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Indians

Indians first came to Melbourne as labourers, traders and hawkers. As Victorian census statistics show, there were very few Indian-born migrants in Melbourne prior to Federation. In 1891 around 1700 Indian-born people lived in Victoria, and by 1901 this number had changed little. Unlike the Chinese, Indians resided in Melbourne relatively unaffected by the racist policies of the early 20th century. In 1896 a firm of Hyderabad merchants had established a branch in Melbourne and by 1925 Indians had won the right to become naturalised Australians and to vote.

Between 1901 and 1966 the White Australia Policy greatly affected the number of Indians migrating to Australia. With the relaxation of immigration laws in the early 1960s, increasing numbers of Indians began to migrate to Victoria. By 1976 there were an estimated 6000 Indians in the State. Net migration peaked in the early 1970s, declined during the following 10 years and began to rise again in 1985. Well over half of this migration has been in the 'skilled' category. By 2001 there were 30 744 India-born people living in Victoria, with 96% of these residing in metropolitan Melbourne, making them the eighth largest ethnic group in the city. In the late 1990s the more established Indian community expanded to include large numbers of newly arrived Indian students attending Victorian higher education institutions. Their arrival was due partly to a booming Indian middle class and partly to solicitations by Victorian universities for full-fee paying, English-speaking students.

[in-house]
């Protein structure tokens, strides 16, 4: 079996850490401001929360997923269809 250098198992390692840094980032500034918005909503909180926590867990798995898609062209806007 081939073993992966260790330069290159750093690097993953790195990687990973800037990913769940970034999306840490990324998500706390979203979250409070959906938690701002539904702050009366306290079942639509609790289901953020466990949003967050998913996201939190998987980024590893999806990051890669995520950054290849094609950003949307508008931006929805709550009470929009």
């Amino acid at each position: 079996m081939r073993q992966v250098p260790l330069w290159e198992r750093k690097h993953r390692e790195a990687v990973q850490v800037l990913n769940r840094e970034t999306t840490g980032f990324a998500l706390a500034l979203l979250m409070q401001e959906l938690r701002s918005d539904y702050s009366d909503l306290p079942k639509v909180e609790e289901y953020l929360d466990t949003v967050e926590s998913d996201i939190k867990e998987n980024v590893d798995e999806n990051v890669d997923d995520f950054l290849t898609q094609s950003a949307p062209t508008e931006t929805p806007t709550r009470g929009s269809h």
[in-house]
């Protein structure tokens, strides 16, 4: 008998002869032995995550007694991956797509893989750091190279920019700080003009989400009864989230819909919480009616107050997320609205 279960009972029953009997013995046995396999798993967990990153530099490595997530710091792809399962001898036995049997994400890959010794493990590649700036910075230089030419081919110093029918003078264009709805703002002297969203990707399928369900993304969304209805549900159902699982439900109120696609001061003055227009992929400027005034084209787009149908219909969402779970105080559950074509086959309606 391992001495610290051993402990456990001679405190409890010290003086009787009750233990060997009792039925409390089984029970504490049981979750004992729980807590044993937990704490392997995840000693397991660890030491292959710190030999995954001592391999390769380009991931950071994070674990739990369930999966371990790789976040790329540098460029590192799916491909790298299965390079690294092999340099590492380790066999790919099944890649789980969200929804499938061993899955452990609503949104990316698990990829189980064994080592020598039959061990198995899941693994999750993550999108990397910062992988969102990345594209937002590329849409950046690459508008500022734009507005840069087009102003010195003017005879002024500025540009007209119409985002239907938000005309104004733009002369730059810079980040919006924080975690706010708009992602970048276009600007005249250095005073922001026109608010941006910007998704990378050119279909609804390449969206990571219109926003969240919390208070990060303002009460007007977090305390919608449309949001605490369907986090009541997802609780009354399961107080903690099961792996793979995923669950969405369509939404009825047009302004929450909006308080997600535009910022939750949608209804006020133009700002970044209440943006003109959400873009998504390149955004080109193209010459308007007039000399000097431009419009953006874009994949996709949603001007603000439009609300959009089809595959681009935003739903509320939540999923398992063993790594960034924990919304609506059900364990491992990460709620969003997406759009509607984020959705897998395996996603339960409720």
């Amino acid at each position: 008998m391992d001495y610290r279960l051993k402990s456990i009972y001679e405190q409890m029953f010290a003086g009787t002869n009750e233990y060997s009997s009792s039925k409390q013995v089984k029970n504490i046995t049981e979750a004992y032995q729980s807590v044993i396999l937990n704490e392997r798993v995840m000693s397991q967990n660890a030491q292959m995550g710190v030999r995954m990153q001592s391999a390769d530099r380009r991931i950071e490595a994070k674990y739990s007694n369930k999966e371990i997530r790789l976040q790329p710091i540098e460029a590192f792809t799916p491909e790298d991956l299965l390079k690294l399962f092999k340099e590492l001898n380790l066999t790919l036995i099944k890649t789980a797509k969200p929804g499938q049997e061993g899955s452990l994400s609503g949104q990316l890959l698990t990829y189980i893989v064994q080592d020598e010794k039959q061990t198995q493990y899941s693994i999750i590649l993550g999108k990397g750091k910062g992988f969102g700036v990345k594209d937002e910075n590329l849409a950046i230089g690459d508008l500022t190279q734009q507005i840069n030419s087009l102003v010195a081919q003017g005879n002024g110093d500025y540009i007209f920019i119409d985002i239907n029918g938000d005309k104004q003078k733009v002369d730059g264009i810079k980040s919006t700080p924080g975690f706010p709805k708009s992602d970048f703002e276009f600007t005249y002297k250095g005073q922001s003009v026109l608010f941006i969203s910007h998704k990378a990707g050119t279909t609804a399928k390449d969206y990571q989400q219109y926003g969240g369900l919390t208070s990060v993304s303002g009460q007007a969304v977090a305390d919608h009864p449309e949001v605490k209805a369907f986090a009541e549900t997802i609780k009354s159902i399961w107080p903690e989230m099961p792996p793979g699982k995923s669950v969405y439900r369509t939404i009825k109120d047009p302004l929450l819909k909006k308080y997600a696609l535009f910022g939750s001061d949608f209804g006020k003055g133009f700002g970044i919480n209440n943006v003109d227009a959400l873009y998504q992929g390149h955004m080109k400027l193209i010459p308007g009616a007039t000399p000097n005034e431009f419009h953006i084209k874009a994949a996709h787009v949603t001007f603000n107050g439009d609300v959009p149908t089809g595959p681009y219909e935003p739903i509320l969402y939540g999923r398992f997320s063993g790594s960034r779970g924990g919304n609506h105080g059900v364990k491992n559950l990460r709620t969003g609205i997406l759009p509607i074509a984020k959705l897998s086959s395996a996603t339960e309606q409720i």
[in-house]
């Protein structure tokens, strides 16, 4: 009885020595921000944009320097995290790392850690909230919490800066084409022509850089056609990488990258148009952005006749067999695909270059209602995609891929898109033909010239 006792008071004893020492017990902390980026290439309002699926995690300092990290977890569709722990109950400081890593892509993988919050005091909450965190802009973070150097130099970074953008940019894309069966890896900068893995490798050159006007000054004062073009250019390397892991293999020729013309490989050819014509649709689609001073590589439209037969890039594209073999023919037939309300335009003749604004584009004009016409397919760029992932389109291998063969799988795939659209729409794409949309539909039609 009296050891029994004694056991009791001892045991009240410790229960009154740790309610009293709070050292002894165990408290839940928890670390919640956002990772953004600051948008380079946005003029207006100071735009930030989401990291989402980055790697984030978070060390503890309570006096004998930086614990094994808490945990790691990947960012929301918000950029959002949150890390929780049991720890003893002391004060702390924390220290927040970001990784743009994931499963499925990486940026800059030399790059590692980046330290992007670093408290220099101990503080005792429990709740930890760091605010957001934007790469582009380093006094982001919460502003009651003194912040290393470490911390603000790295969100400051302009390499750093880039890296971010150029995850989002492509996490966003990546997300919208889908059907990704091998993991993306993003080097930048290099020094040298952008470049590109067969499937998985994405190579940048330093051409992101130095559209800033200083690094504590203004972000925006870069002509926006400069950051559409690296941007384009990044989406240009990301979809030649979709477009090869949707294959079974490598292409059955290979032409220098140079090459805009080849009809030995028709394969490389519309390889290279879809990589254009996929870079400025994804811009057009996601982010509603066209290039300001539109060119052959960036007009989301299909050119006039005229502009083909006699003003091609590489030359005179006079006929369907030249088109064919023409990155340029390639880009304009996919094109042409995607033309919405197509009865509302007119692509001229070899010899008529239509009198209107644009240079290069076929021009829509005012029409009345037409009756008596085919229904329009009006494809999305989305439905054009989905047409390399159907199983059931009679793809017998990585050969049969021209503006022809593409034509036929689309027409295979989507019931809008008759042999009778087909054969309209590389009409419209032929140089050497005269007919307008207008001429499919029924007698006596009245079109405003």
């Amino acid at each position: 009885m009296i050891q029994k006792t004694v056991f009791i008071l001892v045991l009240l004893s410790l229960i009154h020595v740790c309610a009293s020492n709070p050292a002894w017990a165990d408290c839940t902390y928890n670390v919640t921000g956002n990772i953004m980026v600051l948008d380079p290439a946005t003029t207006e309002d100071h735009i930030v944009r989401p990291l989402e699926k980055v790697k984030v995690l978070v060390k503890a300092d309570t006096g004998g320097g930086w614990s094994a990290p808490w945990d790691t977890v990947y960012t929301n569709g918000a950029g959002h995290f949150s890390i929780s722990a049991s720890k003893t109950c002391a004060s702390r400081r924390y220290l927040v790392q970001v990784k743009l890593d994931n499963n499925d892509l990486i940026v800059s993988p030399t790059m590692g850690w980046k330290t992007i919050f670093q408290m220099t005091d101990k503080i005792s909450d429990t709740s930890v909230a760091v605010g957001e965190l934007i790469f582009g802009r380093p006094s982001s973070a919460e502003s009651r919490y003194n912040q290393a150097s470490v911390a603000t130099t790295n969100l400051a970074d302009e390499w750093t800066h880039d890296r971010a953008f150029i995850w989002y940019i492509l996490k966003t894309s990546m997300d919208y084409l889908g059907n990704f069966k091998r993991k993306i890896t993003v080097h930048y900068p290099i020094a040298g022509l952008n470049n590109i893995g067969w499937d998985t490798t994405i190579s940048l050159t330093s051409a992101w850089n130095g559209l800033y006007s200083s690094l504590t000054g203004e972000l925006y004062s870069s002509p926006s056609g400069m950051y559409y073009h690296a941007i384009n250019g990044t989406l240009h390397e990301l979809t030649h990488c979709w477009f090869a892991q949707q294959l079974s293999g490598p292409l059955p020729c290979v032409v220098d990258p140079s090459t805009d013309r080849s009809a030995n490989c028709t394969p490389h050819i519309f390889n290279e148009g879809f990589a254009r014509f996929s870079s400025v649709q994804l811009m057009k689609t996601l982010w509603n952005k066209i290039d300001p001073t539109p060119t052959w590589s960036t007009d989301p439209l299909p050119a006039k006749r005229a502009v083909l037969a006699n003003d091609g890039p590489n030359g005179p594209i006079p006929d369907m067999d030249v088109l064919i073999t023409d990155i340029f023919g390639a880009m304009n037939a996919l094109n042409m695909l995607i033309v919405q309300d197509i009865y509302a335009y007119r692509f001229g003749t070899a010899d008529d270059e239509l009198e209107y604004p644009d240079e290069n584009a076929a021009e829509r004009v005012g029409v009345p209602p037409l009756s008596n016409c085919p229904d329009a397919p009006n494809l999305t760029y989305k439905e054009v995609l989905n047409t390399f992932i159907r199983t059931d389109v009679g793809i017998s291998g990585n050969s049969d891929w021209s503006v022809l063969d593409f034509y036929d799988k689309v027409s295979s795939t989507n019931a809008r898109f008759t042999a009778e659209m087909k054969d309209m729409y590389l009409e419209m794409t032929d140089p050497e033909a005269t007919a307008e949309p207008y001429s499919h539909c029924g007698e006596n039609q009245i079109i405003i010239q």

The highest concentration of Indians can be found in the south-eastern and north-western suburbs and in these areas there are numerous restaurants, grocery stores, temples and clothing shops catering to Indian clientele. The large numbers of Indian students have also given rise to a number of Indian restaurants and dhabas (roadside caf├ęs) in Central Melbourne. Second-generation Indians' pride in their heritage has fuelled an interest in both classical and contemporary Indian dance and music in the wider community, with Bharatnatyam dance, Bhangra music and Bollywood films being staged in venues around Melbourne.

The heterogeneity of the Indian community in Melbourne is reflected in the variety of associations, shops, dance, restaurants and music. The Australia-India Society was started in Melbourne in the 1960s and as more Indians arrived, associations began to form around cultural groupings such as Tamil, Anglo-Indian, Maharashtrian, Goan, Gujarati and Bengali. In the late 1980s a Victorian Federation of Indian Associations was formed to co-ordinate the activities of these associations. Most have newsletters in their mother tongue and there are also two Melbourne-based English-language newspapers. Individual Indian communities celebrate region-specific cultural and religious festivals, but they come together to celebrate occasions like Diwali (the festival of lights) and Indian Independence Day.

Vijaya Joshi

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